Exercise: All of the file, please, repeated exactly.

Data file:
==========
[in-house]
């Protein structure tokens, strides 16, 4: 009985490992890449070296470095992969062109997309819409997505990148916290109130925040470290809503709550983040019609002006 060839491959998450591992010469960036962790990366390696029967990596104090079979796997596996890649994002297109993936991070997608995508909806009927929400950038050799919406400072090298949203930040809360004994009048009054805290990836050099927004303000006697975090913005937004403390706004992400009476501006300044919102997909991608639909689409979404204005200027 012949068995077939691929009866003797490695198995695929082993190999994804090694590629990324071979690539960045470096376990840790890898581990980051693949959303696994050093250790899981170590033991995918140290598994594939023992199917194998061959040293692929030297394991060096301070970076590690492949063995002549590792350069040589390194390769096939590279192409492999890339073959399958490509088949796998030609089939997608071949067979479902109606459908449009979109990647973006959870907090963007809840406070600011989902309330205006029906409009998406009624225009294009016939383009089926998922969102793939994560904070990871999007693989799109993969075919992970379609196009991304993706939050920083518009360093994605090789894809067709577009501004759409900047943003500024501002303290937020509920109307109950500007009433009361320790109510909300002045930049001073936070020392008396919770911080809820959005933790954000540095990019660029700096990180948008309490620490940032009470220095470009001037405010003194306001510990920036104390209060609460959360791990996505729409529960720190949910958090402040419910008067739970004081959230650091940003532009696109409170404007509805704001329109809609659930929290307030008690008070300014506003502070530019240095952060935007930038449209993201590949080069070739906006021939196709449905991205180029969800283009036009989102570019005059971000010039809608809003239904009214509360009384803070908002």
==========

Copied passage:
[in-house]
């Protein structure tokens, strides 16, 4: 009985490992890449070296470095992969062109997309819409997505990148916290109130925040470290809503709550983040019609002006 060839491959998450591992010469960036962790990366390696029967990596104090079979796997596996890649994002297109993936991070997608995508909806009927929400950038050799919406400072090298949203930040809360004994009048009054805290990836050099927004303000006697975090913005937004403390706004992400009476501006300044919102997909991608639909689409979404204005200027 012949068995077939691929009866003797490695198995695929082993190999994804090694590629990324071979690539960045470096376990840790890898581990980051693949959303696994050093250790899981170590033991995918140290598994594939023992199917194998061959040293692929030297394991060096301070970076590690492949063995002549590792350069040589390194390769096939590279192409492999890339073959399958490509088949796998030609089939997608071949067979479902109606459908449009979109990647973006959870907090963007809840406070600011989902309330205006029906409009998406009624225009294009016939383009089926998922969102793939994560904070990871999007693989799109993969075919992970379609196009991304993706939050920083518009360093994605090789894809067709577009501004759409900047943003500024501002303290937020509920109307109950500007009433009361320790109510909300002045930049001073936070020392008396919770911080809820959005933790954000540095990019660029700096990180948008309490620490940032009470220095470009001037405010003194306001510990920036104390209060609460959360791990996505729409529960720190949910958090402040419910008067739970004081959230650091940003532009696109409170404007509805704001329109809609659930929290307030008690008070300014506003502070530019240095952060935007930038449209993201590949080069070739906006021939196709449905991205180029969800283009036009989102570019005059971000010039809608809003239904009214509360009384803070908002």